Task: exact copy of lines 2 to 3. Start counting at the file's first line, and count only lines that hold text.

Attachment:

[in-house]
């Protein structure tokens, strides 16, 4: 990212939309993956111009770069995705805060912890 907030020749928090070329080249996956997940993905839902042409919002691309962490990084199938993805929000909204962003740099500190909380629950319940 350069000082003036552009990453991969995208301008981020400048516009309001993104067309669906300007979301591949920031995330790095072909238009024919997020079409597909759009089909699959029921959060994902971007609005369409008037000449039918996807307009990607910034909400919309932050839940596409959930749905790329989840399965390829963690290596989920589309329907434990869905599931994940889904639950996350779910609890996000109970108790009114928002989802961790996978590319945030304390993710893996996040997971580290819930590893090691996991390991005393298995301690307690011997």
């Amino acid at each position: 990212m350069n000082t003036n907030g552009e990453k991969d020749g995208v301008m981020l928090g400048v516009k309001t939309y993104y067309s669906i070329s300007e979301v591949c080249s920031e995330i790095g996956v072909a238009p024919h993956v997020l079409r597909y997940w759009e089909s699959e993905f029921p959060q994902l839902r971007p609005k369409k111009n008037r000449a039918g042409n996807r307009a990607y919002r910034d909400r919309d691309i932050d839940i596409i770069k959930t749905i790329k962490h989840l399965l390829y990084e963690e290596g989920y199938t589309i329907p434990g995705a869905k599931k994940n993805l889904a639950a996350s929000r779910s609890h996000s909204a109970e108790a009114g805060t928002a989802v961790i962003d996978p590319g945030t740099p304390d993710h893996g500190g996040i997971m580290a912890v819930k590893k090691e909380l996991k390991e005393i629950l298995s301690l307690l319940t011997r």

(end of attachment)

């Protein structure tokens, strides 16, 4: 990212939309993956111009770069995705805060912890 907030020749928090070329080249996956997940993905839902042409919002691309962490990084199938993805929000909204962003740099500190909380629950319940 350069000082003036552009990453991969995208301008981020400048516009309001993104067309669906300007979301591949920031995330790095072909238009024919997020079409597909759009089909699959029921959060994902971007609005369409008037000449039918996807307009990607910034909400919309932050839940596409959930749905790329989840399965390829963690290596989920589309329907434990869905599931994940889904639950996350779910609890996000109970108790009114928002989802961790996978590319945030304390993710893996996040997971580290819930590893090691996991390991005393298995301690307690011997």
């Amino acid at each position: 990212m350069n000082t003036n907030g552009e990453k991969d020749g995208v301008m981020l928090g400048v516009k309001t939309y993104y067309s669906i070329s300007e979301v591949c080249s920031e995330i790095g996956v072909a238009p024919h993956v997020l079409r597909y997940w759009e089909s699959e993905f029921p959060q994902l839902r971007p609005k369409k111009n008037r000449a039918g042409n996807r307009a990607y919002r910034d909400r919309d691309i932050d839940i596409i770069k959930t749905i790329k962490h989840l399965l390829y990084e963690e290596g989920y199938t589309i329907p434990g995705a869905k599931k994940n993805l889904a639950a996350s929000r779910s609890h996000s909204a109970e108790a009114g805060t928002a989802v961790i962003d996978p590319g945030t740099p304390d993710h893996g500190g996040i997971m580290a912890v819930k590893k090691e909380l996991k390991e005393i629950l298995s301690l307690l319940t011997r």